What makes the namesake playlist so extraordinary in NBC’s new drama series Zoey’s Extraordinary Playlist is the fact it exists entirely in the lead character’s head. She hears people’s innermost thoughts, but she hears them expressed in song. Whatever you think of this Glee-meets-What Men (or Women) Want premise, it’s a natural fit for some serious music marketing tie-ins.
NBC Universal unleashed a full-court, multiplatform marketing press when it made the first episode available across more than 20 platforms, including YouTube, Facebook, Twitter, Bustle, and Playbill. But its most in-depth and interesting is with Spotify, an obviously natural fit for such a music-centric show, but not a platform that plays nicely with hard-sell advertising. Spotify reported last week that 124 million people pay upwards of $10 a month to avoid ads (this is a global number; Spotify does not release a U.S.-only statistic for its premium members), so the platform takes special pains to make sure any branded partnerships are led with content that people will actually want and like.
So with NBC, Spotify not only created content utilizing its vaunted discovery engine but also incorporated video streaming for the first time with an entertainment marketing partner, allowing users to watch the show on Spotify itself. Spotify users can access tracks from the first three episodes in advance of them airing. The playlist will update automatically as subsequent episodes air. Now through February 16, you can also go to a Spotify-created microsite and enter your birthday and favorite genre of music to get a custom soundtrack of your life. The show will also temporarily take over one of Spotify’s top stations during the week leading up to its premiere, similar to how Jordan Peele took over the Film & TV Favorites playlist last year to help promote Us.
Kjerstin Beatty, NBC Universal’s SVP of media, says that while Spotify was a rather obvious partner for a show like this, it’s also a platform that lets the network access a younger demographic than traditional TV marketing channels typically reach these days. “As we thought about Zoey and how to launch it, we knew given the nature of the show that music was endemic, and we should be looking for a partner that will reach the audience who will watch it, and that allows us the creative freedom to put stuff together in a compelling and meaningful way,” says Beatty. “A lot of what we did in creating our little hub was a first, and we just felt like Spotify is the leader in the streaming audio space and reaches a younger demo, which is something we aren’t reaching with our owned platforms.”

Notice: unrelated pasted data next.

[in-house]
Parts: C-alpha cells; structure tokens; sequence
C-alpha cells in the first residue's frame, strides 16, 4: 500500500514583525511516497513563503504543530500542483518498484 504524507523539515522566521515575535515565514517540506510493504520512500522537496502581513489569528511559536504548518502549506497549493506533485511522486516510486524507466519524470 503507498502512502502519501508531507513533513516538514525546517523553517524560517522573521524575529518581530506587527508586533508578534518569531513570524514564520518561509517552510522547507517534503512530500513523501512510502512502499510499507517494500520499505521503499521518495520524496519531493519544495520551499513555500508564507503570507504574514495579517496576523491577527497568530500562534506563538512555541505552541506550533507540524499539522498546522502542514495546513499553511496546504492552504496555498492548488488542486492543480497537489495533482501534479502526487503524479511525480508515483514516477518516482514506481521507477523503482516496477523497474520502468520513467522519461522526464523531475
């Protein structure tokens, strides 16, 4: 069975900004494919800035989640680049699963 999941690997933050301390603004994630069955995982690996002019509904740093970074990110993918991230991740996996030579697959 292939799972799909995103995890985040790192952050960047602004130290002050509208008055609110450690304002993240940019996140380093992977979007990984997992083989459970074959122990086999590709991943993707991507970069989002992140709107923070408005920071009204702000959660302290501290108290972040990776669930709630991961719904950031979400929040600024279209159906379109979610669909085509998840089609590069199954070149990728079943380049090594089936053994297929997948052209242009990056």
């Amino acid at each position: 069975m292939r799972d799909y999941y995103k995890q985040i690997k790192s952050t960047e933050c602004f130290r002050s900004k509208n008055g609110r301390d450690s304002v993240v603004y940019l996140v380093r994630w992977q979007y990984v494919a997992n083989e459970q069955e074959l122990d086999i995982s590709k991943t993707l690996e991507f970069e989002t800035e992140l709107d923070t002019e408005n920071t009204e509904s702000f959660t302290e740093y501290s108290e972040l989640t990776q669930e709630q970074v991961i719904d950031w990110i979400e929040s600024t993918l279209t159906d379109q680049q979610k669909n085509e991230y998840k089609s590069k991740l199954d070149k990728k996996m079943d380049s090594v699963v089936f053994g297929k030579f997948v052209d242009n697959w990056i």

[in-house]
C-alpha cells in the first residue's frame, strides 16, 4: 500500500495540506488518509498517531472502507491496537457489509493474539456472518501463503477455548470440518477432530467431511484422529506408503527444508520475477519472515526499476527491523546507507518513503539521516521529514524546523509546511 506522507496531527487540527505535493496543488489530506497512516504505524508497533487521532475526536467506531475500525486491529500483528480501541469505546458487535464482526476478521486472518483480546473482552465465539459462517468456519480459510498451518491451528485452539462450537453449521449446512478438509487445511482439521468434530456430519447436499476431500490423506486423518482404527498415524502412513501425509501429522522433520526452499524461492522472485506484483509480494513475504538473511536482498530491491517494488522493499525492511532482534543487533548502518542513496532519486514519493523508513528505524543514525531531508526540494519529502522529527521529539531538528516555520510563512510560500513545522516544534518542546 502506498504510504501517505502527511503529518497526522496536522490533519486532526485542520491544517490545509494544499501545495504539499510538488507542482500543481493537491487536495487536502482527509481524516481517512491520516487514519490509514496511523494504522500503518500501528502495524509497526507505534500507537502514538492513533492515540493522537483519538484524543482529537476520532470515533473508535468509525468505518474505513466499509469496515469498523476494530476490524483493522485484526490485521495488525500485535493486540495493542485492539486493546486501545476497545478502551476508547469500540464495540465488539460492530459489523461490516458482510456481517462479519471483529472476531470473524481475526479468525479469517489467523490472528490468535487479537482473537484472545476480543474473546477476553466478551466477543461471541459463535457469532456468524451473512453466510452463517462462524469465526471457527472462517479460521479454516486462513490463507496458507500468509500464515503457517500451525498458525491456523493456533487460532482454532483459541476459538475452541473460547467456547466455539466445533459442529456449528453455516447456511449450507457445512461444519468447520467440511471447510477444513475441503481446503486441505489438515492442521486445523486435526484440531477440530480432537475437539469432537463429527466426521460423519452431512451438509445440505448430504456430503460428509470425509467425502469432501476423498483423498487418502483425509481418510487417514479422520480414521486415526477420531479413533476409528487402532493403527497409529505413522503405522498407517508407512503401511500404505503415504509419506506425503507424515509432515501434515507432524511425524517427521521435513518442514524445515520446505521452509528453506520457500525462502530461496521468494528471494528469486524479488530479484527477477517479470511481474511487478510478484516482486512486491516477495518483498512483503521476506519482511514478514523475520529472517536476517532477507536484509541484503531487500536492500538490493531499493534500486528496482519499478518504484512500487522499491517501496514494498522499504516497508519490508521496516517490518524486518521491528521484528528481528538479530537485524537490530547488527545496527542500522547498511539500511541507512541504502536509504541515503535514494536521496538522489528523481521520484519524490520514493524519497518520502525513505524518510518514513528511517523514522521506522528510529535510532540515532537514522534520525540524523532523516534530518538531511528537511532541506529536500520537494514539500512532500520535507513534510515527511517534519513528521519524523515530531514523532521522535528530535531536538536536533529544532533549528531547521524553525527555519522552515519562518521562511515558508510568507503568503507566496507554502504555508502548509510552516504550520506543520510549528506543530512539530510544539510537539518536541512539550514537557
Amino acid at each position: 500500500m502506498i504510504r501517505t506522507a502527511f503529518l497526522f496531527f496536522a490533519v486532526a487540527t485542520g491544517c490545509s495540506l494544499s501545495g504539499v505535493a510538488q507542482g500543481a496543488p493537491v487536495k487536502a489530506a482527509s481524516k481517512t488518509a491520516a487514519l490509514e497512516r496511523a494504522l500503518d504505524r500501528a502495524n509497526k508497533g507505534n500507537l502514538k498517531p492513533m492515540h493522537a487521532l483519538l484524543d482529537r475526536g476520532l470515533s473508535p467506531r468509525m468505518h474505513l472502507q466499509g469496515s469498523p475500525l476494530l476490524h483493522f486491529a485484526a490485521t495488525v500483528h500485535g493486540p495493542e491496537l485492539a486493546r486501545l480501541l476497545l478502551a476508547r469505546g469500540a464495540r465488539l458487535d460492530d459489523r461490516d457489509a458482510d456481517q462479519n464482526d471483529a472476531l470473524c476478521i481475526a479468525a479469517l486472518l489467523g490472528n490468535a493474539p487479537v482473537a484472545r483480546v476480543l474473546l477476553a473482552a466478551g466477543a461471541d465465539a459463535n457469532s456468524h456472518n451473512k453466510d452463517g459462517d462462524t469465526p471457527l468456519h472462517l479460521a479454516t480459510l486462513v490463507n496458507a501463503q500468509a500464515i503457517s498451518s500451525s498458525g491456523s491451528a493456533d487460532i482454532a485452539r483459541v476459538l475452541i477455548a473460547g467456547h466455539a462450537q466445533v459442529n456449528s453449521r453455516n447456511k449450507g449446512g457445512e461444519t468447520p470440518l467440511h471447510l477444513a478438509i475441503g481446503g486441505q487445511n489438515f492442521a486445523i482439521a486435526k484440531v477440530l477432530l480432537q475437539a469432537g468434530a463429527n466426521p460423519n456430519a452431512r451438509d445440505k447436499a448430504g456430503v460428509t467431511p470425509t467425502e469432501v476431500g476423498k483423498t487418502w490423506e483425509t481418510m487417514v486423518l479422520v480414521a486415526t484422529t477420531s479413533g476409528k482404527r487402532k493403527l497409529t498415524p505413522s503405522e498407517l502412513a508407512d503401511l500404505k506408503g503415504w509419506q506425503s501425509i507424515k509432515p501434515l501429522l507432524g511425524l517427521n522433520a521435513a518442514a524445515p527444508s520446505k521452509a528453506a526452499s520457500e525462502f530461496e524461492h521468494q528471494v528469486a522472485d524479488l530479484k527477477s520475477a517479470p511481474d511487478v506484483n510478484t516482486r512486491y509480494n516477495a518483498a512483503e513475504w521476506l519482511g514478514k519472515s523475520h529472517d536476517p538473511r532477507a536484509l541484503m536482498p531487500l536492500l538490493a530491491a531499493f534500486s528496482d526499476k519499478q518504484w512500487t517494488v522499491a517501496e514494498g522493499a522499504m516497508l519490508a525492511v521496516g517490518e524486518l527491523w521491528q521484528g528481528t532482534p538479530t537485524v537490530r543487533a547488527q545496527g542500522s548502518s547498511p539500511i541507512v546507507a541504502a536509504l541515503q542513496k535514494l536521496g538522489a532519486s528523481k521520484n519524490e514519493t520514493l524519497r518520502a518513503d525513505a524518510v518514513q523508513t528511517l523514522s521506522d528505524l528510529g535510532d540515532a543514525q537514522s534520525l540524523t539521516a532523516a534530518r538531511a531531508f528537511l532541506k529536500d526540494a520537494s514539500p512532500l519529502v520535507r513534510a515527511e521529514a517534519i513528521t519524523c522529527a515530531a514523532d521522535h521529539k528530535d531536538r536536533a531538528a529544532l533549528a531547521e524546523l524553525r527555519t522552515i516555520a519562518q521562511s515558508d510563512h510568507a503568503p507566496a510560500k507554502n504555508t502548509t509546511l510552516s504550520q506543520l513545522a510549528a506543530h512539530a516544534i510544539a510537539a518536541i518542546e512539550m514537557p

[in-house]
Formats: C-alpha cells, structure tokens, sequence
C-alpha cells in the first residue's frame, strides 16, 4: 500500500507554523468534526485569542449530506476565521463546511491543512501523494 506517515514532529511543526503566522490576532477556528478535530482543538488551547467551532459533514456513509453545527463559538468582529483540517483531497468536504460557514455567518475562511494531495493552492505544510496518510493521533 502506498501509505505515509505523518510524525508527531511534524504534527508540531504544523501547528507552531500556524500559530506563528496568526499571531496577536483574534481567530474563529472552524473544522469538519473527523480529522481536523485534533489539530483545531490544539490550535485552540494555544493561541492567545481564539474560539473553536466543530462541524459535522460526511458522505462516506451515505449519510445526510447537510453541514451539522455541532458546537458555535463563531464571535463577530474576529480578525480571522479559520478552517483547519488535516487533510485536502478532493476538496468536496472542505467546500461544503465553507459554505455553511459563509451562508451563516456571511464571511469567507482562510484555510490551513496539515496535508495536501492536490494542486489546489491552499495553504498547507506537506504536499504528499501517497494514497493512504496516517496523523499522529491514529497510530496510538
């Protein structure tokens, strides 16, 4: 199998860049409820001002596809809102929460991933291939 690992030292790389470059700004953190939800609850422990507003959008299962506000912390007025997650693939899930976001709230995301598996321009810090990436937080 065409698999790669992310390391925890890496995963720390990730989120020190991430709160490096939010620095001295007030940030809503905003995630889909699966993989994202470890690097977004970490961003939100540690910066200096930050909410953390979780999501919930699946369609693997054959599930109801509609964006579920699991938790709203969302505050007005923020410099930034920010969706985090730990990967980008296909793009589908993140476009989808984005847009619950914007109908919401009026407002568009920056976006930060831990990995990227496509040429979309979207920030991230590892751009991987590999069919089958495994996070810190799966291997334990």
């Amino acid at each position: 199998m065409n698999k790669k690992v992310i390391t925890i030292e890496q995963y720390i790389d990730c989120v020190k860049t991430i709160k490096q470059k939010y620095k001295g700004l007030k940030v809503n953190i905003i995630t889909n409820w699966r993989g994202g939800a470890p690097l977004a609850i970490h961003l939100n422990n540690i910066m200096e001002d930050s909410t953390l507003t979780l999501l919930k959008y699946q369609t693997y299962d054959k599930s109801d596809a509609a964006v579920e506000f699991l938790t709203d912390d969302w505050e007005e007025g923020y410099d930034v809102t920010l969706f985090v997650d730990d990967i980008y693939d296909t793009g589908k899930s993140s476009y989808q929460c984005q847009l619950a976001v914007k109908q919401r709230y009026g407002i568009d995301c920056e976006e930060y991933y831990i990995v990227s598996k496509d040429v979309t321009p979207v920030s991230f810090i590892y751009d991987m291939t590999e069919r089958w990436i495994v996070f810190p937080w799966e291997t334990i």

The partnership is not the first that Spotify has had with entertainment marketers, and it’s sure to be faaaaar from the last. The company now has a dedicated team across departments that are focused on working with studios, networks, and creators on content such as this. “The nature of the show and contextual relevance within music allows for creativity and authenticity within the experience itself around music discovery,” says Spotify’s head of North American sales, Brian Berner. “The balance is between the storyline and how it’s rooted in music. You’re still trying to create awareness for the show by showing the trailer, but you start with the music insights first, to get people interested. Everything else is testing and learning through the content and seeing how users respond.”
Broadcast and cable TV are increasingly finding novel ways to extend their shows to other platforms, whether in podcasts as HBO has done with Watchmen and McMillions, or as NBC is doing here with Zoey. Entertainment marketing has caught up with consumer marketing’s long-held belief in (and often misguided execution of) an always-on mentality. Building engagement beyond the show itself aims to ensure fans—now inundated with more content choices than ever before—stay interested.
“That just speaks to an overall marketing trend, which is to know people aren’t going to watch a show when we tell them to watch it,” says Beatty. “For us, shows like Zoey, with a younger audience appeal, it’s important that we have a mechanism to keep them engaged—and find them in the first place. There’s just so much competition, we need to make sure whatever we do is always on, to some degree, as much as we can.”